When writing The Hobbit in the early 1930s Tolkien gave the name Gandalf to the leader of the Dwarves, the character later called Thorin Oakenshield. The name is taken from the same source as all the other Dwarf names (save Balin) in The Hobbit: the "Catalogue of Dwarves" in the Völuspá
. The Old Norse name Gandalfr incorporates the words gandr
meaning "wand", "staff" or (especially in compounds) "magic" and álfr
"elf". The name Gandalf is found in at least one more place in Norse myth, in the semihistorical Heimskringla
, which briefly describes Gandalf Alfgeirsson, a legendary Norse king from Eastern Norway and rival of Halfdan the Black.
The name "Gandolf" occurs as a character in William Morris' 1896 fantasy novel The Well at the World's End
. Morris' book is a multi-part 'magical journey' involving elves, dwarves and kings in a pseudo-medieval landscape which is known to have deeply influenced Tolkien.
The wizard that was to become Gandalf was originally named Bladorthin. Tolkien later assigned this name to an ancient king who had ordered some spears from the dwarves.
Tolkien came to regret his ad hoc use of Old Norse name, referring to a "rabble of eddaic-named dwarves, ... invented in an idle hour" in 1937. But the decision to use Old Norse names came to have far-reaching consequences in the composition of The Lord of the Rings; in 1942, Tolkien decided that the work was to be a purported translation from the fictional language of Westron, and in the English translation Old Norse names were taken to represent names in the language of Dale. Gandalf, in this setting, is thus a representation in English (anglicised from Old Norse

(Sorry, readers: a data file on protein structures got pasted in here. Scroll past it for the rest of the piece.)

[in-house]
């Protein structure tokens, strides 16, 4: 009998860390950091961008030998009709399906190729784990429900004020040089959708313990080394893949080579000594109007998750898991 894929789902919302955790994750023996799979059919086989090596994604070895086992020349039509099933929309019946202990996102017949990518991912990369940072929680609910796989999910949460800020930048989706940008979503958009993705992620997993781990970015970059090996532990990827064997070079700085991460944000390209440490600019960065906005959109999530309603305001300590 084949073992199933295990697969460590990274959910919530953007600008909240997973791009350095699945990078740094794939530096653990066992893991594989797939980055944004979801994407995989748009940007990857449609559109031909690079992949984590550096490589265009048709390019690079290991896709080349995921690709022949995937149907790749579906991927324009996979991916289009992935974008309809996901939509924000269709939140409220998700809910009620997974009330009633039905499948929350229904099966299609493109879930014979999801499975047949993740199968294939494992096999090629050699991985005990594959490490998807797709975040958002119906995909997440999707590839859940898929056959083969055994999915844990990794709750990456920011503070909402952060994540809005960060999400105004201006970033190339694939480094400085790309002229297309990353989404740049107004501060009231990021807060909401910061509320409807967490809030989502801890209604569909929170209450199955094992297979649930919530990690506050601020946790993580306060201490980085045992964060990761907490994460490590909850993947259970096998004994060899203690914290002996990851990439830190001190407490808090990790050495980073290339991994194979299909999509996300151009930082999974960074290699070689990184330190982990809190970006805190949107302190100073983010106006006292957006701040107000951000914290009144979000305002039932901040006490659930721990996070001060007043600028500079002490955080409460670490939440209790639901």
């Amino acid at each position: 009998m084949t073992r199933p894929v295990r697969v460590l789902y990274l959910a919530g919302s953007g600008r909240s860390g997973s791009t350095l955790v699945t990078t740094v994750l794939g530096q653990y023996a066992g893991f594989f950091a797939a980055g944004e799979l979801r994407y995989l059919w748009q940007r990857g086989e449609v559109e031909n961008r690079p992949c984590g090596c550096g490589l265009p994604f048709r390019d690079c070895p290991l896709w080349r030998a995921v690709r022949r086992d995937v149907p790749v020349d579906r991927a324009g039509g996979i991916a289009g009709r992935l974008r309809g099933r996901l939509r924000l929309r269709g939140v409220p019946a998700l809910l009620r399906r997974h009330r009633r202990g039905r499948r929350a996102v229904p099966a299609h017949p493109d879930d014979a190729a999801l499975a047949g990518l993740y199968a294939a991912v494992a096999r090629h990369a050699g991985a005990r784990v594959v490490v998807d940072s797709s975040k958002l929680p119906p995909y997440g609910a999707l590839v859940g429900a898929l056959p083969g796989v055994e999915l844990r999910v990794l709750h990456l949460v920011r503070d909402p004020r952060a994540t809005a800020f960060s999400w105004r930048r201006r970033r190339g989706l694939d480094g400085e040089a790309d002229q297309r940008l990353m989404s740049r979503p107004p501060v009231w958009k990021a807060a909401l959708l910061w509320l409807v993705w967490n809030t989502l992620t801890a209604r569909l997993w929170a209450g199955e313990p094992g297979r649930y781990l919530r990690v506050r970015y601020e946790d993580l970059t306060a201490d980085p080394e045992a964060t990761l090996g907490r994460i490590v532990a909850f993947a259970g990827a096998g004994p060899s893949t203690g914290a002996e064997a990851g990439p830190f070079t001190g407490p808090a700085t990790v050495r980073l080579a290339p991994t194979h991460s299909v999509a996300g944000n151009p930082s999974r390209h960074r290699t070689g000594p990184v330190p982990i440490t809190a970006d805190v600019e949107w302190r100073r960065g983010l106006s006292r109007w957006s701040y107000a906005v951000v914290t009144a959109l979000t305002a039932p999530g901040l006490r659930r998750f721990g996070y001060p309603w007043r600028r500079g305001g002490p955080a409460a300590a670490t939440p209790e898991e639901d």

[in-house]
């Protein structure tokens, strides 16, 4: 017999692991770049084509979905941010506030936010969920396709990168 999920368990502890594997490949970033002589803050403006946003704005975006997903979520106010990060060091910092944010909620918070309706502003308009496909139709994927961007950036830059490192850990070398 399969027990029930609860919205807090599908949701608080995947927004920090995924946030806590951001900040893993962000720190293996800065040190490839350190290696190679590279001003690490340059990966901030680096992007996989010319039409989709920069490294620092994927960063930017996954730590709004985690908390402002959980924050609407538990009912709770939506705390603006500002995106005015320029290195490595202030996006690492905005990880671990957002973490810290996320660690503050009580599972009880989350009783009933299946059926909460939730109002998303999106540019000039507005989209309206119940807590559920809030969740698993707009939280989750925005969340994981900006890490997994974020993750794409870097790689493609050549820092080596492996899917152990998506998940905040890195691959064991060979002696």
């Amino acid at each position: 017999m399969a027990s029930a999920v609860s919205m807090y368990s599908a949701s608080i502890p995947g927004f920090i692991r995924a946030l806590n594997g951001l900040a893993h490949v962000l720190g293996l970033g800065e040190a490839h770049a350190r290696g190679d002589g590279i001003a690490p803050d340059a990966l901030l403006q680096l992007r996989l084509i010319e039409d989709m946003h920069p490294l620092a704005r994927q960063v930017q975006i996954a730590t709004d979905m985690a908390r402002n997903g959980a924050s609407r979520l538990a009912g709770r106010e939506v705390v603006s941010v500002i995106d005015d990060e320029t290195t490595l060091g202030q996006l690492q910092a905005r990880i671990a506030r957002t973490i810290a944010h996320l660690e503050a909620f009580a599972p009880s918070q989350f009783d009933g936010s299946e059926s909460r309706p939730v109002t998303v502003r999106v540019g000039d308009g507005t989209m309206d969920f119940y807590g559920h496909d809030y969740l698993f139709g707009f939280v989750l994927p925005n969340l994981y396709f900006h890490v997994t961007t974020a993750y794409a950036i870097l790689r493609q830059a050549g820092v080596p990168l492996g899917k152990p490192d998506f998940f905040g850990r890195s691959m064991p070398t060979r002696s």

) of the name the dwarves of Dale had given to Olórin in the language they used "externally" in their daily affairs, while Tharkûn is the (untranslated) name, presumably of the same meaning, that the dwarves gave him in their native Khuzdul language. Tolkien explains this in his Guide to the Names in The Lord of the Rings
(1967) to prospective translators.
In a letter of 1946 Tolkien stated that he thought of Gandalf as an "Odinic wanderer
". Other commentators have also compared Gandalf to the Norse god Odin in his "Wanderer" guise—an old man with one eye, a long white beard, a wide brimmed hat, and a staff.